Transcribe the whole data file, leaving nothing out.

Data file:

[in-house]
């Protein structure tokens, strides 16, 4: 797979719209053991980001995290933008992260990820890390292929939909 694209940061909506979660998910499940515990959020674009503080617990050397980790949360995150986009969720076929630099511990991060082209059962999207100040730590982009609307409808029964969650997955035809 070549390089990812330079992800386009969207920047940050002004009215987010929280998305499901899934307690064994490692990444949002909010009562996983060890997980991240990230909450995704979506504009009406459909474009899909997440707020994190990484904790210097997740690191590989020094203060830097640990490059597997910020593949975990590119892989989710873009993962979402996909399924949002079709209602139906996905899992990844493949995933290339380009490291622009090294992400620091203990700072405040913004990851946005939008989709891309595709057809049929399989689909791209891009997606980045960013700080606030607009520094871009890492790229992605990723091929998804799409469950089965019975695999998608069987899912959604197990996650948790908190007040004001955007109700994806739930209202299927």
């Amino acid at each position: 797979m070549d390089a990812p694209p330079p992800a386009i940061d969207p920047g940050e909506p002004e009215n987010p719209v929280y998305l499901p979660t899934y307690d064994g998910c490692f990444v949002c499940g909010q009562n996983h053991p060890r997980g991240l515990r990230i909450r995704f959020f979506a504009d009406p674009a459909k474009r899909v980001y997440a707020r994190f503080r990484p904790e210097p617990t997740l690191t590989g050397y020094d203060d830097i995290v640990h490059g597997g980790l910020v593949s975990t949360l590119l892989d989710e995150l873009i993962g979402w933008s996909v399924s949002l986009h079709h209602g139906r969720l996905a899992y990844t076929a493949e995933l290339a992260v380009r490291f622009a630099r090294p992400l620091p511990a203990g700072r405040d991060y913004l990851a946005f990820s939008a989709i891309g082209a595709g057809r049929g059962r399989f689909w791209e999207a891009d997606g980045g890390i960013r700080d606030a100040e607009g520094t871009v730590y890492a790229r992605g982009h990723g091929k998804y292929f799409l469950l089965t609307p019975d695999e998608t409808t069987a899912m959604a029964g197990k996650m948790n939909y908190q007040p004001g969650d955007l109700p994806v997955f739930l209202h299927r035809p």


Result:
[in-house]
């Protein structure tokens, strides 16, 4: 797979719209053991980001995290933008992260990820890390292929939909 694209940061909506979660998910499940515990959020674009503080617990050397980790949360995150986009969720076929630099511990991060082209059962999207100040730590982009609307409808029964969650997955035809 070549390089990812330079992800386009969207920047940050002004009215987010929280998305499901899934307690064994490692990444949002909010009562996983060890997980991240990230909450995704979506504009009406459909474009899909997440707020994190990484904790210097997740690191590989020094203060830097640990490059597997910020593949975990590119892989989710873009993962979402996909399924949002079709209602139906996905899992990844493949995933290339380009490291622009090294992400620091203990700072405040913004990851946005939008989709891309595709057809049929399989689909791209891009997606980045960013700080606030607009520094871009890492790229992605990723091929998804799409469950089965019975695999998608069987899912959604197990996650948790908190007040004001955007109700994806739930209202299927």
């Amino acid at each position: 797979m070549d390089a990812p694209p330079p992800a386009i940061d969207p920047g940050e909506p002004e009215n987010p719209v929280y998305l499901p979660t899934y307690d064994g998910c490692f990444v949002c499940g909010q009562n996983h053991p060890r997980g991240l515990r990230i909450r995704f959020f979506a504009d009406p674009a459909k474009r899909v980001y997440a707020r994190f503080r990484p904790e210097p617990t997740l690191t590989g050397y020094d203060d830097i995290v640990h490059g597997g980790l910020v593949s975990t949360l590119l892989d989710e995150l873009i993962g979402w933008s996909v399924s949002l986009h079709h209602g139906r969720l996905a899992y990844t076929a493949e995933l290339a992260v380009r490291f622009a630099r090294p992400l620091p511990a203990g700072r405040d991060y913004l990851a946005f990820s939008a989709i891309g082209a595709g057809r049929g059962r399989f689909w791209e999207a891009d997606g980045g890390i960013r700080d606030a100040e607009g520094t871009v730590y890492a790229r992605g982009h990723g091929k998804y292929f799409l469950l089965t609307p019975d695999e998608t409808t069987a899912m959604a029964g197990k996650m948790n939909y908190q007040p004001g969650d955007l109700p994806v997955f739930l209202h299927r035809p």